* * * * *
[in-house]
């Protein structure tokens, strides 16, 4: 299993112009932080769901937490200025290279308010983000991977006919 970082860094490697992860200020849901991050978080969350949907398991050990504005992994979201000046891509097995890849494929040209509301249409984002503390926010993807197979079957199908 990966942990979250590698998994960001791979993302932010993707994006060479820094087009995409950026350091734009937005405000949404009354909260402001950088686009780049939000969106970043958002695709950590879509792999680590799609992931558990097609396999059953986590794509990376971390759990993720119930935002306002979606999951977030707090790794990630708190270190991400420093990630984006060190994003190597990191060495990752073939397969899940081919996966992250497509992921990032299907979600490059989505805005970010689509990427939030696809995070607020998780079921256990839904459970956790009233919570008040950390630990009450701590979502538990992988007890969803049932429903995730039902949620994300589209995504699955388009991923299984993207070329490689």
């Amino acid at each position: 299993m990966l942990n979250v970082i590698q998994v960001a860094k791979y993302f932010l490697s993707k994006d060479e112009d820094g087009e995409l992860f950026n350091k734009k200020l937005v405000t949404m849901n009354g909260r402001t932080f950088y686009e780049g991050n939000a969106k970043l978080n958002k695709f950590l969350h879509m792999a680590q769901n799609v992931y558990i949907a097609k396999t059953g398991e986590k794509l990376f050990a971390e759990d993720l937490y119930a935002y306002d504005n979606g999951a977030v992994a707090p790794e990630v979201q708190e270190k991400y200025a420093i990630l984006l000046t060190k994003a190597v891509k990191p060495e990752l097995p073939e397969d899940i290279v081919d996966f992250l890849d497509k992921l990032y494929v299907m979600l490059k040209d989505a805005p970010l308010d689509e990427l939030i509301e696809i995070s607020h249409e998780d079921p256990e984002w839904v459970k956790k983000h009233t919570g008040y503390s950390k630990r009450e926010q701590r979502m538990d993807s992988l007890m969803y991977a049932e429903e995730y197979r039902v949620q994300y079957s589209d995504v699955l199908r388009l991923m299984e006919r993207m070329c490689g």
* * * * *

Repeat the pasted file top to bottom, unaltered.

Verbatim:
[in-house]
């Protein structure tokens, strides 16, 4: 299993112009932080769901937490200025290279308010983000991977006919 970082860094490697992860200020849901991050978080969350949907398991050990504005992994979201000046891509097995890849494929040209509301249409984002503390926010993807197979079957199908 990966942990979250590698998994960001791979993302932010993707994006060479820094087009995409950026350091734009937005405000949404009354909260402001950088686009780049939000969106970043958002695709950590879509792999680590799609992931558990097609396999059953986590794509990376971390759990993720119930935002306002979606999951977030707090790794990630708190270190991400420093990630984006060190994003190597990191060495990752073939397969899940081919996966992250497509992921990032299907979600490059989505805005970010689509990427939030696809995070607020998780079921256990839904459970956790009233919570008040950390630990009450701590979502538990992988007890969803049932429903995730039902949620994300589209995504699955388009991923299984993207070329490689």
């Amino acid at each position: 299993m990966l942990n979250v970082i590698q998994v960001a860094k791979y993302f932010l490697s993707k994006d060479e112009d820094g087009e995409l992860f950026n350091k734009k200020l937005v405000t949404m849901n009354g909260r402001t932080f950088y686009e780049g991050n939000a969106k970043l978080n958002k695709f950590l969350h879509m792999a680590q769901n799609v992931y558990i949907a097609k396999t059953g398991e986590k794509l990376f050990a971390e759990d993720l937490y119930a935002y306002d504005n979606g999951a977030v992994a707090p790794e990630v979201q708190e270190k991400y200025a420093i990630l984006l000046t060190k994003a190597v891509k990191p060495e990752l097995p073939e397969d899940i290279v081919d996966f992250l890849d497509k992921l990032y494929v299907m979600l490059k040209d989505a805005p970010l308010d689509e990427l939030i509301e696809i995070s607020h249409e998780d079921p256990e984002w839904v459970k956790k983000h009233t919570g008040y503390s950390k630990r009450e926010q701590r979502m538990d993807s992988l007890m969803y991977a049932e429903e995730y197979r039902v949620q994300y079957s589209d995504v699955l199908r388009l991923m299984e006919r993207m070329c490689g």